Workbook2.xlsx

First, column A, labelled "Date" is text. One can tell because it is ALIGNED on the left. Workbook 2 columns C through G show how I extract year, month, day, hour, and minute from cell A2 using the "MID" Excel function. Use the EXCEL Help to get the details of the MID function. Looking at cell C2 shows how to get the year. Note the multiplication by "1" (*1). The MID function returns text format and multiplying by "1" changes it to standard or numerical format. Cell H2 shows how to use the "DATE" Excel function to put these together to get date and time into a standard format. (Ignore the "+1462" which I had to add to compensate for the difference between MS dating and Macintosh dating). These could all be put into one function if one is so inclined. Workbook 2 cell D5 shows cell D8 from workbook 1. This is also aligned left and is text. The glossary for the download told me that text in that position was a very small amount of precipitation so I wanted to ignore text. Workbook 2 cell F5 shows if the cell is empty, I code it as "-99", if it is text, I code it as "-199" and otherwise it just stays as the number it is. Workbook 2 cell E8 is from workbook 1 cell E8. I was only interested in whether there was rain or snow so I used the MID function and a series of "if" statements to extract what I wanted as shown in cell H8. I use "-99" and "-199" often because these numbers are unlikely to be actual weather data values (and they will be obvious in a graph). Of course I have to write down this coding so I remember. One just uses "Edit fill down" to do these transforms for the entire data set. Everything I wanted is then copied into columns S through AE as in workbook 1. I begin a NEW workbook and copy these cells and use "PASTE SPECIAL VARIABLES" to paste these in the new workbook. Paste special variables eliminates the functional history and everything is plain numerical values. This is then saved as ".csv" and imports easily into R. It should be obvious that I am not a "programmer". Efficiency and elegance are not my top skills. I prefer something I understand and can effect quickly. Date and time are the only potential problems I saw in downloaded purple air data so I hope this helps Aleah.

As for my project of home heating analysis it dawned on me in the spring that whether my roof was snow covered and white (and reflective) or clear and charcoal could make a difference on heat in the attic and second floor. Unfortunately NCDC data won't tell me about my roof color. Maybe next winter!


Thank you very much @jeffalk ! Great narrative.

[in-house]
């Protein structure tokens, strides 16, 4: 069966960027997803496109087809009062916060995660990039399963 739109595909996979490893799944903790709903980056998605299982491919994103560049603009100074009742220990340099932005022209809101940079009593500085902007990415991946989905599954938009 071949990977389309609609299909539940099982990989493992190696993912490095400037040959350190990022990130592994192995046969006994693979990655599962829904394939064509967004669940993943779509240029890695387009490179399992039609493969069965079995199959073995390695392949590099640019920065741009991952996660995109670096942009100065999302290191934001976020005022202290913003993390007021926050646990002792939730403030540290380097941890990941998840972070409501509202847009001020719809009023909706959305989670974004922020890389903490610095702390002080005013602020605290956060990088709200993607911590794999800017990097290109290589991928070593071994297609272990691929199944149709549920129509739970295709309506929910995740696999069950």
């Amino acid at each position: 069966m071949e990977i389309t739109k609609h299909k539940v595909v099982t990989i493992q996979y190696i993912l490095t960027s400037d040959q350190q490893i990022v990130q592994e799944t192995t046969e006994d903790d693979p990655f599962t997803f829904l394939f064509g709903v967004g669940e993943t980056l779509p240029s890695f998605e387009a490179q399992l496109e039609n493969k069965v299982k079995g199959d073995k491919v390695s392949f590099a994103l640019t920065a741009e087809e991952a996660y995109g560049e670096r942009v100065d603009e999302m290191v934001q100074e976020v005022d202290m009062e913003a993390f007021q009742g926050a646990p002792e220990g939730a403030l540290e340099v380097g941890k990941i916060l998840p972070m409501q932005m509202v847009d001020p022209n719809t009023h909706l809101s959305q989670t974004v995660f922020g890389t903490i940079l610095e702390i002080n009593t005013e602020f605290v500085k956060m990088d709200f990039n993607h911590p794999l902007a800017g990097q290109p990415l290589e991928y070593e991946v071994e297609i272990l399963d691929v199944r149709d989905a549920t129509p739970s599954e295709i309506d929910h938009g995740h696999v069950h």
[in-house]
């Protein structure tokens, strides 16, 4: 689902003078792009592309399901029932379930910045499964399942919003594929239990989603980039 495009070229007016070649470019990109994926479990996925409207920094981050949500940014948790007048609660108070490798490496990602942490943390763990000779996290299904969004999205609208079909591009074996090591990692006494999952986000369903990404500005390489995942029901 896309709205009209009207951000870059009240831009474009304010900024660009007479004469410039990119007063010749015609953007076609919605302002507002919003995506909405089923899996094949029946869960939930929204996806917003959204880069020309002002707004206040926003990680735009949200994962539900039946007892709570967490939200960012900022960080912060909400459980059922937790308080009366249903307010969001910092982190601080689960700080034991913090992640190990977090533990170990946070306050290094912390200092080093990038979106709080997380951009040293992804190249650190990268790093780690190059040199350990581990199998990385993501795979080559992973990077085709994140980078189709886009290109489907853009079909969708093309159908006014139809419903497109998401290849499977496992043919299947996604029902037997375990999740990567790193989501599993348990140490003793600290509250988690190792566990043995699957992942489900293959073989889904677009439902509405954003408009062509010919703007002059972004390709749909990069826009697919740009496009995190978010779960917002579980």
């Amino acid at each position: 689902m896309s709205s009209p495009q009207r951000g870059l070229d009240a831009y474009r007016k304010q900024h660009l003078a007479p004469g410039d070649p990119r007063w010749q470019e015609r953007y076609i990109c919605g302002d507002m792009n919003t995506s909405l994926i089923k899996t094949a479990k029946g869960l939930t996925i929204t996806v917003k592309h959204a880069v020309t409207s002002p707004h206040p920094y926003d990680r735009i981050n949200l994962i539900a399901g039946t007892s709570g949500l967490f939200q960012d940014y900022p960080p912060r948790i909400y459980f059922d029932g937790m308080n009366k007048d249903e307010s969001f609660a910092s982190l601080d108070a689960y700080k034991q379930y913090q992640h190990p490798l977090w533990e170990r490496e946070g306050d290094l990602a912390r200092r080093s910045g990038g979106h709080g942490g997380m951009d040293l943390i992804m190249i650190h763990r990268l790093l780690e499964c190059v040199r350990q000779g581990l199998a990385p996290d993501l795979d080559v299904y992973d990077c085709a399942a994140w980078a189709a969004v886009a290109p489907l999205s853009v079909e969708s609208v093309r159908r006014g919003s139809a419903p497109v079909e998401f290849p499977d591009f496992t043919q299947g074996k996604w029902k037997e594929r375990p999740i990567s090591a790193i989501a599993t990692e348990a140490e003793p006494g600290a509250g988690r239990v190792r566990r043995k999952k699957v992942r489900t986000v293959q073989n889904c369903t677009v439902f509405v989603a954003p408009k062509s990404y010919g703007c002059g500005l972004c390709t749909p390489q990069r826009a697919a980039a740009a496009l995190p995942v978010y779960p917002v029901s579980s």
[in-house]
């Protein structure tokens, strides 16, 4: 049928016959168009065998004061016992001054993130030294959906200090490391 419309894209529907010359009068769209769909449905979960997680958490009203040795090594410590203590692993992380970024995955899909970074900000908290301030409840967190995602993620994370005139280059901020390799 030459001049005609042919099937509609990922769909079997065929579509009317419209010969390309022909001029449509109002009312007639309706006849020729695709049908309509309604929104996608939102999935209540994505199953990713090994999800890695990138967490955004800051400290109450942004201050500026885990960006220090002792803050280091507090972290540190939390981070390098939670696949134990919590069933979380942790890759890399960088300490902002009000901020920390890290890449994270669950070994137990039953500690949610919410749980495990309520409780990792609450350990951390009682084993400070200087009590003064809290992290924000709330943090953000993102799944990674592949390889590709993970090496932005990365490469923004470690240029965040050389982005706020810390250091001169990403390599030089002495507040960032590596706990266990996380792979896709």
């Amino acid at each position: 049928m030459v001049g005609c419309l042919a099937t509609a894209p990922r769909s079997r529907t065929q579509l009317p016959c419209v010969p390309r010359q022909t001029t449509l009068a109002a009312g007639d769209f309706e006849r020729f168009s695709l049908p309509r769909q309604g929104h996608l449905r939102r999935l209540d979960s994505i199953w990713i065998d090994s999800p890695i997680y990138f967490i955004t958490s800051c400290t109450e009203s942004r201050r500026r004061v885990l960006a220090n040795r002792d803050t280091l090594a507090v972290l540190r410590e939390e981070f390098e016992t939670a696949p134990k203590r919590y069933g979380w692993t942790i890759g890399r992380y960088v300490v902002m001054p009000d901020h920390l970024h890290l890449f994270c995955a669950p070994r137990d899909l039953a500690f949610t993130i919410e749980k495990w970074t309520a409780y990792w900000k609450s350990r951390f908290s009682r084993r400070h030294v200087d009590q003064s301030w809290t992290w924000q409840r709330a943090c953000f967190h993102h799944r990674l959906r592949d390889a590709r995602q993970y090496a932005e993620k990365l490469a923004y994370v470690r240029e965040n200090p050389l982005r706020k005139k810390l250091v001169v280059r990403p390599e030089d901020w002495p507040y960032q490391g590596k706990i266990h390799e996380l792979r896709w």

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@IshaGupta18 maybe your guide to Simple Data Grapher could address some of this? 👍

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hi @IshaGupta18 i'd love to see your guide to Simple Data grapher when it's ready :)


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Oh man. Where to start? Even before you correct based on a model, you would want some normalization by timestamp at maybe 5 minute or hour intervals. https://t.co/3Ns6mSHzHT

— Calvin ([@CalvinCupini](/profile/CalvinCupini)) August 26, 2019

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@stevie, @warren, @jeffalk, @Aleah and @Cbarnes9. Our issue with the data files is to be able to amalgamate numerous 24-hour csv files that are written to the PurpleAir sd card into a single Excel workbook so we can analyze and plot all the data.

Four such files are attached to this note. Any help would be appreciated.

@stevie, @warren, @jeffalk, @Aleah and @Cbarnes9. Our issue with the data files is to be able to amalgamate numerous 24-hour csv files that are written to the PurpleAir sd card into a single Excel workbook so we can analyze and plot all the data.

Four such files are attached to this note. Any help would be appreciated. (Having trouble dragging and dropping the four files into this post.)


Hi Crispin - about getting these files up, sorry you're having trouble. Curious, are you dragging them into your email in reply or directly onto the Public Lab website? If you're on your email, you can try clicking the link to the website. You can also just email them to me and I can try to help!!

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Hi @stevie, @Aleah, @Cbarnes9, and @crispinpierce, I may be jumping the gun here but since .csv files are openable by EXCEL and can be copied and pasted into a single workbook, I assume the problem is in what is meant by "amalgamate" so besides some example files please supply some more explanation about "amalgamating". Thanks,


We might also find a time to jump on a video call, and do some screensharing to get on the same page (literally) and make some progress! Every Tuesday at 2pm Central / 3pm ET, anyone can click into our "office hours" here: https://zoom.us/j/934187763 . Notes here: https://pad.publiclab.org/p/opencall